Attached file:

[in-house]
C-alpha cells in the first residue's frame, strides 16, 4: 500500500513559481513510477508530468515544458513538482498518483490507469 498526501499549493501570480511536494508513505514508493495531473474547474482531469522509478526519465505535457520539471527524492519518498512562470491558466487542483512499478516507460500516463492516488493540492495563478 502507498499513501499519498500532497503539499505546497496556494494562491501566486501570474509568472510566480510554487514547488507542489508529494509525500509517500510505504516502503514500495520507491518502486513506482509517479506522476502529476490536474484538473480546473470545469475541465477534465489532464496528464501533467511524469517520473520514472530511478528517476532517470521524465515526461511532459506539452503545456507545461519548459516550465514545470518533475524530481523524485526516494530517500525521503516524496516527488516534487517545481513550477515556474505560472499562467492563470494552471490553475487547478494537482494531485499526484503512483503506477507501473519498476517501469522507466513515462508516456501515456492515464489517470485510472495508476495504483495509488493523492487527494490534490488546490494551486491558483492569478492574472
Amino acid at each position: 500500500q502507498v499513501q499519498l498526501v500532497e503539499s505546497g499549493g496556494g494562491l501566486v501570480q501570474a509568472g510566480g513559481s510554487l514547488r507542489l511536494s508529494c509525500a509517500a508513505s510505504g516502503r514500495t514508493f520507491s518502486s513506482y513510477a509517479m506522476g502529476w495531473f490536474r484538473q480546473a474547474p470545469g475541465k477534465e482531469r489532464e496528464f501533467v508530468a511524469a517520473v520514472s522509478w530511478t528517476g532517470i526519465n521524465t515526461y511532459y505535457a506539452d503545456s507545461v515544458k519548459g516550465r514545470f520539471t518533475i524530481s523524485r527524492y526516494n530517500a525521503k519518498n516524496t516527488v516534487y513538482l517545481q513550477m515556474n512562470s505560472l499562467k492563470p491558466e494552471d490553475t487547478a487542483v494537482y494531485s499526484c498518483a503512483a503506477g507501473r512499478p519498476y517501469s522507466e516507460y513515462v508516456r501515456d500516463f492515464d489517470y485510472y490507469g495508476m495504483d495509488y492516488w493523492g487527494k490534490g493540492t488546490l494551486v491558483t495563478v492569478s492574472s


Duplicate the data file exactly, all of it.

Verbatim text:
[in-house]
C-alpha cells in the first residue's frame, strides 16, 4: 500500500513559481513510477508530468515544458513538482498518483490507469 498526501499549493501570480511536494508513505514508493495531473474547474482531469522509478526519465505535457520539471527524492519518498512562470491558466487542483512499478516507460500516463492516488493540492495563478 502507498499513501499519498500532497503539499505546497496556494494562491501566486501570474509568472510566480510554487514547488507542489508529494509525500509517500510505504516502503514500495520507491518502486513506482509517479506522476502529476490536474484538473480546473470545469475541465477534465489532464496528464501533467511524469517520473520514472530511478528517476532517470521524465515526461511532459506539452503545456507545461519548459516550465514545470518533475524530481523524485526516494530517500525521503516524496516527488516534487517545481513550477515556474505560472499562467492563470494552471490553475487547478494537482494531485499526484503512483503506477507501473519498476517501469522507466513515462508516456501515456492515464489517470485510472495508476495504483495509488493523492487527494490534490488546490494551486491558483492569478492574472
Amino acid at each position: 500500500q502507498v499513501q499519498l498526501v500532497e503539499s505546497g499549493g496556494g494562491l501566486v501570480q501570474a509568472g510566480g513559481s510554487l514547488r507542489l511536494s508529494c509525500a509517500a508513505s510505504g516502503r514500495t514508493f520507491s518502486s513506482y513510477a509517479m506522476g502529476w495531473f490536474r484538473q480546473a474547474p470545469g475541465k477534465e482531469r489532464e496528464f501533467v508530468a511524469a517520473v520514472s522509478w530511478t528517476g532517470i526519465n521524465t515526461y511532459y505535457a506539452d503545456s507545461v515544458k519548459g516550465r514545470f520539471t518533475i524530481s523524485r527524492y526516494n530517500a525521503k519518498n516524496t516527488v516534487y513538482l517545481q513550477m515556474n512562470s505560472l499562467k492563470p491558466e494552471d490553475t487547478a487542483v494537482y494531485s499526484c498518483a503512483a503506477g507501473r512499478p519498476y517501469s522507466e516507460y513515462v508516456r501515456d500516463f492515464d489517470y485510472y490507469g495508476m495504483d495509488y492516488w493523492g487527494k490534490g493540492t488546490l494551486v491558483t495563478v492569478s492574472s